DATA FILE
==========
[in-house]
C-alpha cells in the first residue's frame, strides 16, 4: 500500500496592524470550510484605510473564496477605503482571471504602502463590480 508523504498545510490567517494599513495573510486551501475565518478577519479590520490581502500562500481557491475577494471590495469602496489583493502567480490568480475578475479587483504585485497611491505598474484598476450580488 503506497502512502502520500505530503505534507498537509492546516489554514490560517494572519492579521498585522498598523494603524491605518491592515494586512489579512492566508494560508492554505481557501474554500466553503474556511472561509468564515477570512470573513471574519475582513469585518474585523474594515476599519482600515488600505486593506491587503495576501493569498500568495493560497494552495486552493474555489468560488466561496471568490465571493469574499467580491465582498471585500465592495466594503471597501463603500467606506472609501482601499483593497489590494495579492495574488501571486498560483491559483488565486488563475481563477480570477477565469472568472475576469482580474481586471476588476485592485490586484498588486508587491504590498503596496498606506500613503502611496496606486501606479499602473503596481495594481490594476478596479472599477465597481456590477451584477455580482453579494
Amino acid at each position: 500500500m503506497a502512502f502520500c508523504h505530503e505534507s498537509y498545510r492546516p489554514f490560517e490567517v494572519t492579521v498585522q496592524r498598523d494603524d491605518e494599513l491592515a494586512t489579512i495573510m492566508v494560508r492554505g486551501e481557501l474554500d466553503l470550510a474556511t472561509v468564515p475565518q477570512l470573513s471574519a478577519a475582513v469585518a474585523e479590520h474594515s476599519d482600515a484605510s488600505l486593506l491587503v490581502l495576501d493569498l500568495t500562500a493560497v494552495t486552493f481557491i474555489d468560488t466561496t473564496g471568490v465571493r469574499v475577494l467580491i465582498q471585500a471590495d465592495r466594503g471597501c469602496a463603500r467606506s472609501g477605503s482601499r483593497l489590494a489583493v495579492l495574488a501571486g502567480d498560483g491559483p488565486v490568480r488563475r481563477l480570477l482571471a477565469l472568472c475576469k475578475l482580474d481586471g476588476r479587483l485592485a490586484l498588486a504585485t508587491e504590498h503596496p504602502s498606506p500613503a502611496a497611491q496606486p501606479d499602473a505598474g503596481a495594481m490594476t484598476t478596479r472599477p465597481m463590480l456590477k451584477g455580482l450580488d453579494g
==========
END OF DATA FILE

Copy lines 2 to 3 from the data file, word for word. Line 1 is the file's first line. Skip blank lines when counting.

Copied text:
C-alpha cells in the first residue's frame, strides 16, 4: 500500500496592524470550510484605510473564496477605503482571471504602502463590480 508523504498545510490567517494599513495573510486551501475565518478577519479590520490581502500562500481557491475577494471590495469602496489583493502567480490568480475578475479587483504585485497611491505598474484598476450580488 503506497502512502502520500505530503505534507498537509492546516489554514490560517494572519492579521498585522498598523494603524491605518491592515494586512489579512492566508494560508492554505481557501474554500466553503474556511472561509468564515477570512470573513471574519475582513469585518474585523474594515476599519482600515488600505486593506491587503495576501493569498500568495493560497494552495486552493474555489468560488466561496471568490465571493469574499467580491465582498471585500465592495466594503471597501463603500467606506472609501482601499483593497489590494495579492495574488501571486498560483491559483488565486488563475481563477480570477477565469472568472475576469482580474481586471476588476485592485490586484498588486508587491504590498503596496498606506500613503502611496496606486501606479499602473503596481495594481490594476478596479472599477465597481456590477451584477455580482453579494
Amino acid at each position: 500500500m503506497a502512502f502520500c508523504h505530503e505534507s498537509y498545510r492546516p489554514f490560517e490567517v494572519t492579521v498585522q496592524r498598523d494603524d491605518e494599513l491592515a494586512t489579512i495573510m492566508v494560508r492554505g486551501e481557501l474554500d466553503l470550510a474556511t472561509v468564515p475565518q477570512l470573513s471574519a478577519a475582513v469585518a474585523e479590520h474594515s476599519d482600515a484605510s488600505l486593506l491587503v490581502l495576501d493569498l500568495t500562500a493560497v494552495t486552493f481557491i474555489d468560488t466561496t473564496g471568490v465571493r469574499v475577494l467580491i465582498q471585500a471590495d465592495r466594503g471597501c469602496a463603500r467606506s472609501g477605503s482601499r483593497l489590494a489583493v495579492l495574488a501571486g502567480d498560483g491559483p488565486v490568480r488563475r481563477l480570477l482571471a477565469l472568472c475576469k475578475l482580474d481586471g476588476r479587483l485592485a490586484l498588486a504585485t508587491e504590498h503596496p504602502s498606506p500613503a502611496a497611491q496606486p501606479d499602473a505598474g503596481a495594481m490594476t484598476t478596479r472599477p465597481m463590480l456590477k451584477g455580482l450580488d453579494g